Solving the maximum edge-weight clique problem in sparse graphs with compact formulations

Abstract

This paper studies the behavior of compact formulations for solving the maximum edge-weight clique (MEWC) problem in sparse graphs. The MEWC problem has long been discussed in the literature, but mostly addressing complete graphs, with or without a cardinality constraint on the clique. Yet, several real-world applications are defined on sparse graphs, where the missing edges are due to some threshold process or because they are not even supposed to be in the graph, at all. Such situations often arise in cell’s metabolic networks, where the amount of metabolites shared among reactions is an important issue to understand the cell’s prevalent elements. We propose new node-discretized formulations for the problem, which are more compact than other models known from the literature. Computational experiments on benchmark and real-world instances are conducted for discussing and comparing the models. These tests indicate that the node-discretized formulations are more efficient for solving large size sparse graphs. Additionally, we also address a new variant of the MEWC problem where the objective to be maximized includes the neighboring edges of the clique.

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Acknowledgments

The authors would like to thank the referees for their comments and suggestions which led to a significantly improved version of the paper. Thanks are also due to the Editor for the suggested observations. This work has been partially supported by the Portuguese National Funding by FCT (project PEst-OE/MAT/UI0152).

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Correspondence to Pedro Martins.

Appendix

Appendix

Table 2 summarizes information on the characteristics of the instances used in Sect. 5. It indicates the number of nodes, number of edges and the density of each graph. It also includes heuristic solution values for the MEWC problem (denoted by \(W_{e}(G))\), reported in Pullan (2008). The solutions for the RTN and SC instances were taken from the branch-and-bound executions. The \(W_{e}(G)\) values are lower bounds for the MEWC optimums.

Table 2 Instances characteristics and lower bounds for the optimums, reported in Pullan (2008)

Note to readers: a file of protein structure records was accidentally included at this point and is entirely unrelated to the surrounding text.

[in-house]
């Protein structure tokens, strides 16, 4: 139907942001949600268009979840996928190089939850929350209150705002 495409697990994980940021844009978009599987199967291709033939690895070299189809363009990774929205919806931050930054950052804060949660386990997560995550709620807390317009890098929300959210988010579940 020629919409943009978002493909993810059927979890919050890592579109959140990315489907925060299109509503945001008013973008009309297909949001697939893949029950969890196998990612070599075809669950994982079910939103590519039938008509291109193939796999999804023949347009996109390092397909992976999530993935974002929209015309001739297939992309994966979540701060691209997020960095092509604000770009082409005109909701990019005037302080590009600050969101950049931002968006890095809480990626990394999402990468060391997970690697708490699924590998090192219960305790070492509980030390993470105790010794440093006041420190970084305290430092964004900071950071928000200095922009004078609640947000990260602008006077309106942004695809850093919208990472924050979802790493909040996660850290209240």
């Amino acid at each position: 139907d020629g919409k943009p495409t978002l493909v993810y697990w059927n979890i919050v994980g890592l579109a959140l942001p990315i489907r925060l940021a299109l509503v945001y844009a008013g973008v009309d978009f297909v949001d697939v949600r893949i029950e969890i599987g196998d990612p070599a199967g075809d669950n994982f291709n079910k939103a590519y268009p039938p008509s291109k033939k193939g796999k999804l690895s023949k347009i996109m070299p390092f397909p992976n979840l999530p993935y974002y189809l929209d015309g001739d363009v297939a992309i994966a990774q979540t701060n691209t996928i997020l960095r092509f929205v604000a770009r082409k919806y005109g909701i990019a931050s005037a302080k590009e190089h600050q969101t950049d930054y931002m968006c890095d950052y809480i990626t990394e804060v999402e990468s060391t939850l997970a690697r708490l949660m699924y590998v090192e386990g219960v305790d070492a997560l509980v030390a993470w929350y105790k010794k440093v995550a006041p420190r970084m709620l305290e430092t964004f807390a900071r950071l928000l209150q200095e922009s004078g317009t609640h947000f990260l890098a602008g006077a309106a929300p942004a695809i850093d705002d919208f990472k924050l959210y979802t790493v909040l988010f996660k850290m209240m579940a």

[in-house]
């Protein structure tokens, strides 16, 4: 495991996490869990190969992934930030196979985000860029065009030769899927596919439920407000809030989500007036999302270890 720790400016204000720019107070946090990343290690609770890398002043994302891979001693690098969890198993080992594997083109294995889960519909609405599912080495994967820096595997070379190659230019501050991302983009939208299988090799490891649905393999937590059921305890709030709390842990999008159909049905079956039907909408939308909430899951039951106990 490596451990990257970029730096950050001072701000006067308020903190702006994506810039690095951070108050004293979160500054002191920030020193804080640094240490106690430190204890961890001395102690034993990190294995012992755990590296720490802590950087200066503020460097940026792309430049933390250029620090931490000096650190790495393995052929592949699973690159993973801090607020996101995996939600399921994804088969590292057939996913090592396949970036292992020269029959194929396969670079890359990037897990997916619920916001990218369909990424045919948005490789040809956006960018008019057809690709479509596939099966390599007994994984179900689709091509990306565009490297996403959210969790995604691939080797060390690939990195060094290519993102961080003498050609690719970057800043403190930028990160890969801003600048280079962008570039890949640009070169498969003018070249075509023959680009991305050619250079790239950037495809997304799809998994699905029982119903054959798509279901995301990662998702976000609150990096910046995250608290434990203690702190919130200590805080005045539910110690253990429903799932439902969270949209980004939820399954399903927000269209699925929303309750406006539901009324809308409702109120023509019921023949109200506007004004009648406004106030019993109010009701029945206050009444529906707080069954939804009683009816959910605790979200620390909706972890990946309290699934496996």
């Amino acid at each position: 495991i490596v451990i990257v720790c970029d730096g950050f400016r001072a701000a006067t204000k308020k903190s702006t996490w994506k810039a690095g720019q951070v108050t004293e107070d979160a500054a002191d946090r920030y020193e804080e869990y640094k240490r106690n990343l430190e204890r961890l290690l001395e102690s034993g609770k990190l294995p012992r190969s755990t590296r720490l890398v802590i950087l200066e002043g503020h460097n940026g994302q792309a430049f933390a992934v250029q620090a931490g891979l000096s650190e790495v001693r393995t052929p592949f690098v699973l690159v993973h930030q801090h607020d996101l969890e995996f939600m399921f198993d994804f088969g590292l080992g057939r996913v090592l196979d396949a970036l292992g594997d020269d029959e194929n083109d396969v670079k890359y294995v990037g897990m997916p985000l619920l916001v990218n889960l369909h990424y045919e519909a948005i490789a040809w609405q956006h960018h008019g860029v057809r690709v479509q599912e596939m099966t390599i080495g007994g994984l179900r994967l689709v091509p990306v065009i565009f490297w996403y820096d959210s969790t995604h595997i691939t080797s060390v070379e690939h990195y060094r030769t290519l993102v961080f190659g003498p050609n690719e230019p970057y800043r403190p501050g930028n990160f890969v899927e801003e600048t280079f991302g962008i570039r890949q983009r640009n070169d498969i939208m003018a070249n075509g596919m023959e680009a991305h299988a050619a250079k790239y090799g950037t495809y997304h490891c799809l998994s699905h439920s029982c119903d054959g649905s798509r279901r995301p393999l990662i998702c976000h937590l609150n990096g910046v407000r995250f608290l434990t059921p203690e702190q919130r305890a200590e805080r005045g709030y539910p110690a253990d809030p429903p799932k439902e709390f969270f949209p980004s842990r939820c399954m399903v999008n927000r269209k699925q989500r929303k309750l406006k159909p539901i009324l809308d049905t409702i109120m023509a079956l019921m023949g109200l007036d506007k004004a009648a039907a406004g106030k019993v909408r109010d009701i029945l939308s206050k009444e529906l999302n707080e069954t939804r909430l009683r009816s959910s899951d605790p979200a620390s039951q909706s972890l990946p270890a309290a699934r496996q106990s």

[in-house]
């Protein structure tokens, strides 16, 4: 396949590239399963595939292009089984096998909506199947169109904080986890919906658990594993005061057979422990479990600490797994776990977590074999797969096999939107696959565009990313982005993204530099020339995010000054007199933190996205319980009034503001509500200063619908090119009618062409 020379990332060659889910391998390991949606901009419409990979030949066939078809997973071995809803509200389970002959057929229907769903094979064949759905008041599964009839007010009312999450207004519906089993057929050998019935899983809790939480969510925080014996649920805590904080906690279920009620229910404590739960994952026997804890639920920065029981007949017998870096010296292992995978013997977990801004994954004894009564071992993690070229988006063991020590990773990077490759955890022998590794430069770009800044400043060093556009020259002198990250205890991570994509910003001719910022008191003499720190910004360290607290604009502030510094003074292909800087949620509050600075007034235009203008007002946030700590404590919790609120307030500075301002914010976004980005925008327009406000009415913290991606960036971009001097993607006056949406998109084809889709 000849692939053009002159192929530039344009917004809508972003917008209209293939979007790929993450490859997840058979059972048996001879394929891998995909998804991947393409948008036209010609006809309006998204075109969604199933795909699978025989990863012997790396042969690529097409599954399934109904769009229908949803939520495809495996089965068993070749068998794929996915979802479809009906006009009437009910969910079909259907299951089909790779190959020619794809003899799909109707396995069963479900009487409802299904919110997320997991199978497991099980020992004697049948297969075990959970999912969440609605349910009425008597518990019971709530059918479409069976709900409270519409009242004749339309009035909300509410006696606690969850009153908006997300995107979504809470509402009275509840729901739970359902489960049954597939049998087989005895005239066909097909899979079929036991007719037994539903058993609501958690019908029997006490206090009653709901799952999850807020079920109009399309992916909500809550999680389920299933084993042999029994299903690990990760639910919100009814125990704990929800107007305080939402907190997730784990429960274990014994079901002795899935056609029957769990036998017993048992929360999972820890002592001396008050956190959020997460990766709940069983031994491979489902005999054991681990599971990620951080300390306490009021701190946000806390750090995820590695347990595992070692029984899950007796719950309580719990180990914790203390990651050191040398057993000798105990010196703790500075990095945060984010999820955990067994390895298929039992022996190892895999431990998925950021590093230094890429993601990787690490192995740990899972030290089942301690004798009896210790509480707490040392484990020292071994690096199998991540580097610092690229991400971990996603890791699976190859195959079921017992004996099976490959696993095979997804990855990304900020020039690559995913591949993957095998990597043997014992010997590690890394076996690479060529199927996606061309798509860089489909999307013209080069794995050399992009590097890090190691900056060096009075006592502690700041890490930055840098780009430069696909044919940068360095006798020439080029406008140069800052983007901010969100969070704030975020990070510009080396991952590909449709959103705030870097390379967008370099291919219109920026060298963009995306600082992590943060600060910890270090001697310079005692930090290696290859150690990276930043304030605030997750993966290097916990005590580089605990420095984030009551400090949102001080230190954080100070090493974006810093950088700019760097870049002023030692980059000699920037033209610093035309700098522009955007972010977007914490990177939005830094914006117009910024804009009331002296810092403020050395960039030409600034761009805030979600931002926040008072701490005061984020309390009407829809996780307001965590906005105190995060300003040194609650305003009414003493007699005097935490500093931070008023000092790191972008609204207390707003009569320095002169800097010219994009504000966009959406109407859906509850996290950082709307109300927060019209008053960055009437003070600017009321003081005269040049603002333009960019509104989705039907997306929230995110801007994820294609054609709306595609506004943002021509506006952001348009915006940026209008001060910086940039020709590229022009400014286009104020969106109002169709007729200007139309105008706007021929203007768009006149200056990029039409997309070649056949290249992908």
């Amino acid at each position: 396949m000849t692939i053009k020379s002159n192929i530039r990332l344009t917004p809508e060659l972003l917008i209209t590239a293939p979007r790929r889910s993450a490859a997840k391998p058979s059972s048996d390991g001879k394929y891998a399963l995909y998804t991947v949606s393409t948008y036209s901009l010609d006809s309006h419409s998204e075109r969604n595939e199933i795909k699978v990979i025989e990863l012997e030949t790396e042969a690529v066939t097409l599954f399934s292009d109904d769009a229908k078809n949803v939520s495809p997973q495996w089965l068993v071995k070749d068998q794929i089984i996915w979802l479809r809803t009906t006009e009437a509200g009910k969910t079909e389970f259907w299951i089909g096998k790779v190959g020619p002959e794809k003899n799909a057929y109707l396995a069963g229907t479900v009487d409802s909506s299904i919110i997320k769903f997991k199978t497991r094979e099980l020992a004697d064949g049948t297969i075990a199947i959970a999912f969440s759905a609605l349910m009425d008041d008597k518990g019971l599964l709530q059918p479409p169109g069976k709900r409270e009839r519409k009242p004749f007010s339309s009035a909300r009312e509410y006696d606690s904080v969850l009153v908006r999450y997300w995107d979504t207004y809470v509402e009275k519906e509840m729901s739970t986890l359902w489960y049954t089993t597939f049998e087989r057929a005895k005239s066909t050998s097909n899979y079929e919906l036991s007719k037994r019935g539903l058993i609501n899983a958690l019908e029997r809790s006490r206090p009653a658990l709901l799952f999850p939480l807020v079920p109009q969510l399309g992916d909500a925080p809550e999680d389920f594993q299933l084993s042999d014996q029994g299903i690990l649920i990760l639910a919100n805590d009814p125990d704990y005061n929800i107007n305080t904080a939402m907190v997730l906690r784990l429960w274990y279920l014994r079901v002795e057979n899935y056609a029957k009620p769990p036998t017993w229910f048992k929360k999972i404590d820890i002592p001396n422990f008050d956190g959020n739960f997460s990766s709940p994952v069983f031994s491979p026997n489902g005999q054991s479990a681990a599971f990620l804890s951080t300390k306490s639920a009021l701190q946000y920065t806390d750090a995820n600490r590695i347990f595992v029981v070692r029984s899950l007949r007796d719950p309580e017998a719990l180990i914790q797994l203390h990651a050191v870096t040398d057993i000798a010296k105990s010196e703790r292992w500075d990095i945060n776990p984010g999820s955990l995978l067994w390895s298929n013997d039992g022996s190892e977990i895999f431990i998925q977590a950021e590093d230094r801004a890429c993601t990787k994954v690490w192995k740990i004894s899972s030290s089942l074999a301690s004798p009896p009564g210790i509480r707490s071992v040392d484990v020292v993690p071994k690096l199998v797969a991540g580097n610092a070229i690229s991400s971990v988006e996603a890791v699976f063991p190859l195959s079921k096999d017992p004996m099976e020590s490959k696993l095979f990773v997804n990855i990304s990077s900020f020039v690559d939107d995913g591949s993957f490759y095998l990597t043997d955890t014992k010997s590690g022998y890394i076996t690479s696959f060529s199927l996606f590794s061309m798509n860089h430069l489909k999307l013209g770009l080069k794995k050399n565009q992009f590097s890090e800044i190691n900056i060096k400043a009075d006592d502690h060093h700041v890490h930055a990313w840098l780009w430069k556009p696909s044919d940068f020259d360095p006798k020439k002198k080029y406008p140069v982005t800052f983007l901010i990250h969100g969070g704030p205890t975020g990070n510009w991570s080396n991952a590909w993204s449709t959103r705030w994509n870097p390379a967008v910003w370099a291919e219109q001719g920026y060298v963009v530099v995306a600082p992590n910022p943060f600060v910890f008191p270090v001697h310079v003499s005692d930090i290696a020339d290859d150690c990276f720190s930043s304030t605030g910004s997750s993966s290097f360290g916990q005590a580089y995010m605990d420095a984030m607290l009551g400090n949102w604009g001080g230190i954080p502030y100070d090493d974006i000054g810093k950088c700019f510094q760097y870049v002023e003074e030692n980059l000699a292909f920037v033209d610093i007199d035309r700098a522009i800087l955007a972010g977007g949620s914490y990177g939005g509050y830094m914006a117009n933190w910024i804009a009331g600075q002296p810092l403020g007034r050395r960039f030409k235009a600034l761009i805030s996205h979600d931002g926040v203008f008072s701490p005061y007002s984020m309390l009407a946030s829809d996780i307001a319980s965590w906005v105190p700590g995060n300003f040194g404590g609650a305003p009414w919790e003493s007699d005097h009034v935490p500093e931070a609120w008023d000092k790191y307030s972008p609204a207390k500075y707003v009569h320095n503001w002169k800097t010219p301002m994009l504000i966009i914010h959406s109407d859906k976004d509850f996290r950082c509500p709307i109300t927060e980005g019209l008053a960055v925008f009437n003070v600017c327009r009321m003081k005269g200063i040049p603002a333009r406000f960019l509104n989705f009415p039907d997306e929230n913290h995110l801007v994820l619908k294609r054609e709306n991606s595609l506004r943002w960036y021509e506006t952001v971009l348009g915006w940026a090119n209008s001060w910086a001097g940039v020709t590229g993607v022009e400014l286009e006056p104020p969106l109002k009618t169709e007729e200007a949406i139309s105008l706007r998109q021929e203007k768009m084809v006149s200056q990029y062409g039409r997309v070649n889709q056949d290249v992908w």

Results for setting parameter \(q_{max}\), defining an upper bound for \(\omega (G)\), are shown in Table 3. As mentioned before, these upper bounds were calculated using the sequential elimination algorithm described in Gendron et al. (2008) with the DSATUR greedy procedure (proposed by Brélaz (1979)). These bounds were used in the tests conducted in Sect. 5. The clique number (\(\omega (G))\) of the graph is also shown. CPU times are reported in seconds.

Table 3 Upper bounds for the clique number \(\omega (G)\), generated by the sequential elimination algorithm with the DSATUR procedure, described in Gendron et al. (2008)

Table 4 gives the linear programming relaxation percent gaps. It reports the results taken over the DIMACS, RTN and SC instances, using the F1, F2, F5 and F6 based models described in Sects. 2 and 3, and discussed in Sect. 5. Lowest gaps are given in bold.

Table 4 LP relaxation percent gaps using the models under discussion

Table 5 indicates the CPU times (in seconds) for running the linear programming relaxation tests reported in Table 4. Lowest times are given in bold.

Table 5 CPU times (in seconds) associated to the LP relaxation tests reported in Table 4

Table 6 reports the branch-and-bound execution times (in seconds) for the models under discussion. Column 2, with heading “Opt.”, represents the optimum solution value returned by branch and bound. The tests for the RTN instances with more than 10,000 nodes were omitted. Smallest CPU time values are given in bold.

Table 6 Execution times (in seconds) of the branch and bound using the models under discussion

Table 7 provides the same information as in Table 6 but considers “Strong branching” variable selection within branch and bound, and the automatic generation of global cuts provided by CPLEX for strengthening at the root node of the branch-and-bound tree. The table only focuses on the RTN and NIP classes, to which improvements were observed.

Table 7 Branch-and-bound execution times (in seconds) using branch on variable with maximum infeasibility strategy and the automatic generation of global cuts, for the RTN and NIP classes

Table 8 presents MEWC problem optimum solutions attained for the RTN class instances.

Table 8 MEWC problem optimum solutions for the RTN class instances

Table 9 presents optimum solutions for the MEWNC problem for the RTN class instances.

Table 9 MEWNC problem optimum solutions for the RTN class instances

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Gouveia, L., Martins, P. Solving the maximum edge-weight clique problem in sparse graphs with compact formulations. EURO J Comput Optim 3, 1–30 (2015). https://doi.org/10.1007/s13675-014-0028-1

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Keywords

  • Maximum edge-weight clique problem
  • Clique’s edge neighborhood
  • Integer formulations
  • Sparse graphs

Mathematics Subject Classification

  • 90C10
  • 90C35
  • 90C90